Average Length of Rental (LOR) for collision-replacement rentals in the first quarter of 2021 increased by 4.9 days from 2021, continuing a “trend of unprecedented industry increases,” Enterprise Holdings said in a quarterly report issued Thursday.
Nationwide, average LOR was 18.2 days, up from 13.3 days in the first quarter of 2021. Enterprise said the increase was largest for non-drivable rentals, at 7.8 days, and that LOR was up by 4.1 days for both drivable and total loss claims. LOR is a widely used industry metric for repair cycle times.
The report found the increase was driven by “national issues with deep causal factors, including part delivery delays, shop production capacity and the impact of new technologies such as electric vehicles (EVs).”
The results reflect “many factors affecting everyone in the collision industry, including technician staffing, ever-changing parts availabilities, new and used vehicle pricing, inflationary pressures and new claims processes,” Enterprise concluded. “The entire industry will play a part in ensuring all collision-related businesses are aligned, not just to offer procedural solutions, but to ensure our mutual customers receive safe and proper repairs, an excellent experience and peace of mind.”
According to the report, January is one of two peak times for LOR, with numbers tending to fall in February and March. While that was true this year, it said, the numbers were “much higher.”
However, Enterprise stopped short of saying whether the numbers might be predictive. “Traditionally, the second quarter of each calendar year yields the lowest LOR, but it remains to be seen how these industrywide issues will affect this year’s results,” the report said.
No region was immune, Enterprise said. Average LOR was up across the board, with the Southwest, Northwest, Southeast and Mountain states experiencing the longest LORs, each of 19 days or more.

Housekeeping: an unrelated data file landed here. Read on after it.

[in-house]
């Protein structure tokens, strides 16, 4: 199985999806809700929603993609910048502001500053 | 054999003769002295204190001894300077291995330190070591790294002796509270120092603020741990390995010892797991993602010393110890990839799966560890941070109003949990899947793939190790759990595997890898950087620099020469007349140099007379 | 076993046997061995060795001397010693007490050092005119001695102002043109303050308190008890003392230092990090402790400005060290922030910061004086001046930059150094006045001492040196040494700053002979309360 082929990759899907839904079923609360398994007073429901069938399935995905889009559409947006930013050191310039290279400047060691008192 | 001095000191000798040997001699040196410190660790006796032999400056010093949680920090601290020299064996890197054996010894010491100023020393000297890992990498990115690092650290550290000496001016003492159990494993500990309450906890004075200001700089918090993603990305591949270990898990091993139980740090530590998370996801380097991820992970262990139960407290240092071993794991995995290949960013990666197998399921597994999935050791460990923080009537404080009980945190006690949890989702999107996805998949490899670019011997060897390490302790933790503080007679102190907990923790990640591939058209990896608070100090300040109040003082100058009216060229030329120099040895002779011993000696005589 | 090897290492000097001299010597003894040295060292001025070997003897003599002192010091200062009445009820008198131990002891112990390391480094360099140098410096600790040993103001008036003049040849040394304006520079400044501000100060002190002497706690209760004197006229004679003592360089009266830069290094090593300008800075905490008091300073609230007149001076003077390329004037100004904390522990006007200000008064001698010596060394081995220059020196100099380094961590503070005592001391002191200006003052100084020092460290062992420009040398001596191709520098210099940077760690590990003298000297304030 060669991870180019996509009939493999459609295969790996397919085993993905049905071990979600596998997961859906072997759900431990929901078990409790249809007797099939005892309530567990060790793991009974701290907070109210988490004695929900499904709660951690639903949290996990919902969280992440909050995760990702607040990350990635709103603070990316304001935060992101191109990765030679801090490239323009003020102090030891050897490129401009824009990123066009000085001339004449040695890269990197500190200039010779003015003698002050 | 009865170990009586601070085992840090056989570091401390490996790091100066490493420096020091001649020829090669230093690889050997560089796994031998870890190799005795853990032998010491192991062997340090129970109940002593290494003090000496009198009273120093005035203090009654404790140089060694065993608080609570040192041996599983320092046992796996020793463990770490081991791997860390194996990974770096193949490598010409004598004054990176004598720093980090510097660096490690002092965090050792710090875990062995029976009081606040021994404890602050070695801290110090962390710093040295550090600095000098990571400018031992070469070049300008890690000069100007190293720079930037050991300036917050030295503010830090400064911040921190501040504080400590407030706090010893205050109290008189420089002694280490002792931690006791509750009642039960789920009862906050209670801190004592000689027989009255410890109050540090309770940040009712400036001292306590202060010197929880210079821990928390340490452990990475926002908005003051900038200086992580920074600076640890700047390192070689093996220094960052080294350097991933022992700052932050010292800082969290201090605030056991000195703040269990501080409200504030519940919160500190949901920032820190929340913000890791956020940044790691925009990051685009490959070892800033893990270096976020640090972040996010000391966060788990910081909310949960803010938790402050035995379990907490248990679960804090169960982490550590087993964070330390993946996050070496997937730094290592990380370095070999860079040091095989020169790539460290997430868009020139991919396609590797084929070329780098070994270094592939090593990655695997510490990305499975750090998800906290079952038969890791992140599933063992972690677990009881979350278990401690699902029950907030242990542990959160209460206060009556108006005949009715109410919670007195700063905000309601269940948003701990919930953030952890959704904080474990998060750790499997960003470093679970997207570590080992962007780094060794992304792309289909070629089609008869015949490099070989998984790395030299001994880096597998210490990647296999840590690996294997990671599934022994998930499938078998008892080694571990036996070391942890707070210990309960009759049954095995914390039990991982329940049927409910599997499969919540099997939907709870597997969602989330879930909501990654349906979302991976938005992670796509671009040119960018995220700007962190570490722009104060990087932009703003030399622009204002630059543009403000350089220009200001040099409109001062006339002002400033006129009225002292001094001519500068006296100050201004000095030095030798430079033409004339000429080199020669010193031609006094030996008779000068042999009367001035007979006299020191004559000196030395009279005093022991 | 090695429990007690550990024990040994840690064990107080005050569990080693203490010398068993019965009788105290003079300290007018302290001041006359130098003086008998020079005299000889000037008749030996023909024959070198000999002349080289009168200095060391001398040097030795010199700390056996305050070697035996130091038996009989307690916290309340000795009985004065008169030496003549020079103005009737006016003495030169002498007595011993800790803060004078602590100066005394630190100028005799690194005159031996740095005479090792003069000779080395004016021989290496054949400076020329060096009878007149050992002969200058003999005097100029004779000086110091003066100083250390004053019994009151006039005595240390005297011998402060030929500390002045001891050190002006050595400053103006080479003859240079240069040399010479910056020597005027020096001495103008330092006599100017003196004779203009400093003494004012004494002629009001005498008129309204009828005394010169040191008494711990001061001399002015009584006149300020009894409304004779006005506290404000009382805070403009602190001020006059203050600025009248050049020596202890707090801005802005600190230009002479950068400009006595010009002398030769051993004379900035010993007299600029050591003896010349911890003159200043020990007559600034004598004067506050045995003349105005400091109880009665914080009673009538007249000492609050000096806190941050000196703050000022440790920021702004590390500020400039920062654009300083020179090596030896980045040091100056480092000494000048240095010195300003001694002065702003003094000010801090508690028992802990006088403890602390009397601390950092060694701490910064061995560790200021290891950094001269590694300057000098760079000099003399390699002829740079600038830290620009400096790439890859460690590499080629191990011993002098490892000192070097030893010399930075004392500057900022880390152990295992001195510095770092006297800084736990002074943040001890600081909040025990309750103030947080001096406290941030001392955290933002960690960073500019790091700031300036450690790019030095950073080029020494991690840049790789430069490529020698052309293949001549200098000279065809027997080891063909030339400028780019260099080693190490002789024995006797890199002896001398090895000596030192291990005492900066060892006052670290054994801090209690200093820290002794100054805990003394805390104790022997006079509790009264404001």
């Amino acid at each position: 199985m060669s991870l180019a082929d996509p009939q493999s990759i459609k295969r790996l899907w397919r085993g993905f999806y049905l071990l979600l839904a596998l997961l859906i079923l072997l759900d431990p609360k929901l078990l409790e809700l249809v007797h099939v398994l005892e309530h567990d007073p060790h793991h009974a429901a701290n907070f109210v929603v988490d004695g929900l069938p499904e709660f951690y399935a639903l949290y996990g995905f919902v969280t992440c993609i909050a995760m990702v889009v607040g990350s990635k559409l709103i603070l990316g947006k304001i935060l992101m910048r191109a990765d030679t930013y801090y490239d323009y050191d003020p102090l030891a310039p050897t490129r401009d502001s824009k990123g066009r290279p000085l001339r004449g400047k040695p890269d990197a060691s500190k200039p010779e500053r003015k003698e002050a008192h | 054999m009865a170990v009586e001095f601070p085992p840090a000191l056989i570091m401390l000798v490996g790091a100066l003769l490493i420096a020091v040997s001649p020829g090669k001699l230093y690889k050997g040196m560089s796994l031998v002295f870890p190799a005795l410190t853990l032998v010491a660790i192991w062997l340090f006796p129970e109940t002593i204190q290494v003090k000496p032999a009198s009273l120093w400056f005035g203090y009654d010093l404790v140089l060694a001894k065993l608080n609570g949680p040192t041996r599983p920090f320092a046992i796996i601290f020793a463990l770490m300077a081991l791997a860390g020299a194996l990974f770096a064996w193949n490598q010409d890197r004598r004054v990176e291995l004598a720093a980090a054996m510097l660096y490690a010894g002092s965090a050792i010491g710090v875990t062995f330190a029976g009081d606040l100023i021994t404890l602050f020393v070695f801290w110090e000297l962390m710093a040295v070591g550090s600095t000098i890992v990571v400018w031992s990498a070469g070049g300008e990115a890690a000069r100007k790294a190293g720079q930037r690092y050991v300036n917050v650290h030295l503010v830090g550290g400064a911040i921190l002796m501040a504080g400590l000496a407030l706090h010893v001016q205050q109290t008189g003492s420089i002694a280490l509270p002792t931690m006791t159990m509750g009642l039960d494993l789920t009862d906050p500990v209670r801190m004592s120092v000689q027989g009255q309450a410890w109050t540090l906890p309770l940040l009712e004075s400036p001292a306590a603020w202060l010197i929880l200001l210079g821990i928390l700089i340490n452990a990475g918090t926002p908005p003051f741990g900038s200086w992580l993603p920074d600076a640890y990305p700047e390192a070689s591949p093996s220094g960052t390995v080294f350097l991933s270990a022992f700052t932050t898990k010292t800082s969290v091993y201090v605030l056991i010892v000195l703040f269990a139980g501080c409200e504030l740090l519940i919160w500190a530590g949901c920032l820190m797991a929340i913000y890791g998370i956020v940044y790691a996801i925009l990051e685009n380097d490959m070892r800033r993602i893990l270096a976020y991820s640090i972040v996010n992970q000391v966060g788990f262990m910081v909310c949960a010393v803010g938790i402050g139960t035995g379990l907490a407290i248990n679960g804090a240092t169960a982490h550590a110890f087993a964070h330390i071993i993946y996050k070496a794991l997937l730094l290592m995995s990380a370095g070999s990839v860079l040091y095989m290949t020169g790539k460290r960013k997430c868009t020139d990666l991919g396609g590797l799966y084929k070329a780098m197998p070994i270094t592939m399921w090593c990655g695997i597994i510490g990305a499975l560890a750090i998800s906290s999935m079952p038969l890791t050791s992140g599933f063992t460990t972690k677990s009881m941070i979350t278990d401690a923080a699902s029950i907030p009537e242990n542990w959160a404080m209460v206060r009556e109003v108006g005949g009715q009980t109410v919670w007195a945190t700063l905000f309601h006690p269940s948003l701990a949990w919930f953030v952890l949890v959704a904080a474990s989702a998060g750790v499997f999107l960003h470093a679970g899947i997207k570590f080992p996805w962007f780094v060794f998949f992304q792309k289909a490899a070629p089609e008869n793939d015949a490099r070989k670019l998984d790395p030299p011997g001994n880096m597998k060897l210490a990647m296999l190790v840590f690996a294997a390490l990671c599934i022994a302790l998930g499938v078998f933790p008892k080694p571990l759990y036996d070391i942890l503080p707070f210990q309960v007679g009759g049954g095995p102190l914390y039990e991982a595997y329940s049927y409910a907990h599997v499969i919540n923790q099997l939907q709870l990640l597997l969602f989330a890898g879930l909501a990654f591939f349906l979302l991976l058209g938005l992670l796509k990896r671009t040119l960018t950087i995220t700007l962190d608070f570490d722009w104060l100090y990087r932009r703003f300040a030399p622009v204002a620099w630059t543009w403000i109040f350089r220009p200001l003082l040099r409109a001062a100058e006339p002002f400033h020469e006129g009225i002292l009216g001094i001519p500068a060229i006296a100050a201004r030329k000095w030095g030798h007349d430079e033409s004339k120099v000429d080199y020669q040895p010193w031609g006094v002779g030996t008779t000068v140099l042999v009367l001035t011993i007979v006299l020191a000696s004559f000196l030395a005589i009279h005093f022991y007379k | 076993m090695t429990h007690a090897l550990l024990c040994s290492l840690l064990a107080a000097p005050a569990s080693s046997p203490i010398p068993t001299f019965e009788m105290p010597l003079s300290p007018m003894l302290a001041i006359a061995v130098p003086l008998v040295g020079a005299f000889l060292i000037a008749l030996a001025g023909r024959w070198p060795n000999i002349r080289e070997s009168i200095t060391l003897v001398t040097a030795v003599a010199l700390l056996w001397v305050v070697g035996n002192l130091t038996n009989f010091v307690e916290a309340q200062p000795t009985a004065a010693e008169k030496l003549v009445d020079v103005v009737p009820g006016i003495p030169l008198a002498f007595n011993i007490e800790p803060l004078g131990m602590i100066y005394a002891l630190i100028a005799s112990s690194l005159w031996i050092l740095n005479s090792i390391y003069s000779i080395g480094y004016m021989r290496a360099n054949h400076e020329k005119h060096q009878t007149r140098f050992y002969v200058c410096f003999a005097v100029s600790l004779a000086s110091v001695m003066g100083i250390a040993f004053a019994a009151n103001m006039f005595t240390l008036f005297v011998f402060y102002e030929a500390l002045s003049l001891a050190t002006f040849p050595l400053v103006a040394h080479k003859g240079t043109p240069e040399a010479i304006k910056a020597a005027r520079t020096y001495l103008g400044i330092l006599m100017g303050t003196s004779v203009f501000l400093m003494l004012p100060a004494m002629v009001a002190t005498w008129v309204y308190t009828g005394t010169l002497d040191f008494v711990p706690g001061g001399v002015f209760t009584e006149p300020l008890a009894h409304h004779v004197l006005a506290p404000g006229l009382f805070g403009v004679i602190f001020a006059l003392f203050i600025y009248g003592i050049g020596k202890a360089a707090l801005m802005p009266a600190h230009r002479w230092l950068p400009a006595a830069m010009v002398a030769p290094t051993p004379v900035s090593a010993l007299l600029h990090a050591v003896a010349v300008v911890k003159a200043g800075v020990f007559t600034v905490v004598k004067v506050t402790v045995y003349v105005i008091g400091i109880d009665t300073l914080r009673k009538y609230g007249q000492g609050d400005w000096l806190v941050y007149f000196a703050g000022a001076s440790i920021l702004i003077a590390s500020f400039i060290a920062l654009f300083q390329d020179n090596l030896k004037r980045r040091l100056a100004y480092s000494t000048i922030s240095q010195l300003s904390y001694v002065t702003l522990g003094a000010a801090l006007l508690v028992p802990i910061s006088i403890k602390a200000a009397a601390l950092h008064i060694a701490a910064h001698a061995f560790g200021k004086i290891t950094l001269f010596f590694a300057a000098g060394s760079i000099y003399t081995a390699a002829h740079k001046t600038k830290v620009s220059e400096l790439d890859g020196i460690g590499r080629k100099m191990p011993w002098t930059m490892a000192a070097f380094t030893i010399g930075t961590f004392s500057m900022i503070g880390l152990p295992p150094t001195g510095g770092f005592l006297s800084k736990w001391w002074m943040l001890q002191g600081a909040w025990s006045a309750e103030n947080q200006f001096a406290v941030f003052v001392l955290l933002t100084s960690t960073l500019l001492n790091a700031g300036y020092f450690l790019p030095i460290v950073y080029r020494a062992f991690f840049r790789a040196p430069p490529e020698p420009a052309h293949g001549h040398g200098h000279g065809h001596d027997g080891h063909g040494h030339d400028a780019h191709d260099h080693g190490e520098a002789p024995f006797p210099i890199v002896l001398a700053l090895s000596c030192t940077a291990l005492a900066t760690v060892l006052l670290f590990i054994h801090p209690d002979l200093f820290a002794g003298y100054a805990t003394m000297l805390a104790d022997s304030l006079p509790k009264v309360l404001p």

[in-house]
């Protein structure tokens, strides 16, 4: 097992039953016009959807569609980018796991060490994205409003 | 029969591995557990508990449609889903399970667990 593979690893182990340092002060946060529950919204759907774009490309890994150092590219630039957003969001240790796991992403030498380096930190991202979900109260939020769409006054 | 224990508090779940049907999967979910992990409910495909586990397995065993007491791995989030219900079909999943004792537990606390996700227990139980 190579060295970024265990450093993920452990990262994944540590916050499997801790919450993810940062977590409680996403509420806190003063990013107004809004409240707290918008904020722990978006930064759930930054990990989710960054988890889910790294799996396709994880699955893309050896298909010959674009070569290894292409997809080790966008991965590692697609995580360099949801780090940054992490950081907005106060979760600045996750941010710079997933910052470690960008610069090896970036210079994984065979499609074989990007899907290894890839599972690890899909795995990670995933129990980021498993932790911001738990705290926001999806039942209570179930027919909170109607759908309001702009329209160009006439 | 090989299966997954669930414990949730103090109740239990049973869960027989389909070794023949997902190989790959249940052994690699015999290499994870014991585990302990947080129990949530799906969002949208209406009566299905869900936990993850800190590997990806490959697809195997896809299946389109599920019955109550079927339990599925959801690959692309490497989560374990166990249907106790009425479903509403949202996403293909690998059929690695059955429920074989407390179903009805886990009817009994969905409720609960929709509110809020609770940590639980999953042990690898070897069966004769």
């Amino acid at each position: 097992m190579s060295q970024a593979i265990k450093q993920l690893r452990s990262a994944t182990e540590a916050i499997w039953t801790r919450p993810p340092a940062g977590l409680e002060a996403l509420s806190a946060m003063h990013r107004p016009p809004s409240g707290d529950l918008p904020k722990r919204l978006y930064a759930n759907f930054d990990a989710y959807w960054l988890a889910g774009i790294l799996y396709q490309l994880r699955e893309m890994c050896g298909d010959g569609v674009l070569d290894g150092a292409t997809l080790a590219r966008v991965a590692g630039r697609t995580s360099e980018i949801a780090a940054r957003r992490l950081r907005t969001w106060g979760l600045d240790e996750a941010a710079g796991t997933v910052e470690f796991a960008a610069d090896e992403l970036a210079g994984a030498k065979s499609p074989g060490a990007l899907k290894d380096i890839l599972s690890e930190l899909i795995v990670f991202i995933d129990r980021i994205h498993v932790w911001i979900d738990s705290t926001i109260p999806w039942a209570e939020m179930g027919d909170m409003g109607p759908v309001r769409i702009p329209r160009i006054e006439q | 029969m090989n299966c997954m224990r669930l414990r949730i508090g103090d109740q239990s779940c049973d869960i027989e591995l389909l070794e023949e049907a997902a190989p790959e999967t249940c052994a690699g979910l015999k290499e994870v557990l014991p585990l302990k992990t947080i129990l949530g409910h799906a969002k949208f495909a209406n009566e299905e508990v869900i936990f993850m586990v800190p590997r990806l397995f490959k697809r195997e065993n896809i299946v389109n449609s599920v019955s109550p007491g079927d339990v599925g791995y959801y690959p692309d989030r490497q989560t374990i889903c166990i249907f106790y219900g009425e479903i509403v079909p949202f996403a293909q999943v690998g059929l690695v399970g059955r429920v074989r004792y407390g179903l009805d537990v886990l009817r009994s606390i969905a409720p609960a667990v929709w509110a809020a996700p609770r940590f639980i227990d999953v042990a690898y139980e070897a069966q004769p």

The state of Washington, which had been among the bottom states overall in 2021, recorded the largest overall LOR increase, of 7.2 days. Nine other states experienced increases of more than six days, while another 28 states and the District of Columbia recorded increases of more than five days, Enterprise said. The lowest increase, 1.5 days, was recorded in Hawaii, while the highest, 22.3 days, was experienced in Louisiana.
The report noted that in Q1 2021, the highest LOR in any state was Louisiana, at 16.4 days. “One year later, only nine states and the District of Columbia have a lower LOR than Q1 2021’s highest mark,” it said.
Shop backlogs, parts delays
“The length of rental for the first quarter doesn’t come as much of a surprise based on what we were seeing in terms of the backlog of work at U.S. body shops at the start of the year,” John Yoswick, editor of the weekly CRASH Network newsletter, said in the report.
According to CRASH’s figures, 10 of the nation’s 11 regions reported the longest average backlogs since CRASH Network began reporting the statistic in 2017.
Yoswick said CRASH’s survey of nearly 500 shops in January found that only one in 100 would be able to start repair work on a damaged car immediately. “The percentage of shops that might be able to fit you in within a week? Only 3%,” Yoswick said. “An astonishing 15% of shops are reporting a backlog of more than eight weeks.”
“The average scheduling backlog jumped to more than a month in January, reaching an average of 4.5 weeks nationally. That is more than a week longer than the record-high Q4 2021 backlog,” he said.
According to Yoswick’s research, the Q1 2022 backlog was almost 2.5 times the length of the typical first-quarter backlog. Since 2017, the report said, his research shows the average backlog for the first quarter has been just under two weeks.
A record 84% of shops in January said they were scheduling new work two weeks or more into the future, and 52% said they were scheduling new work more than four weeks out.
At the same time, PartsTrader recorded “a record high of the median delivery days for all part types,” Greg Horn, the company’s chief innovation officer, said in the report.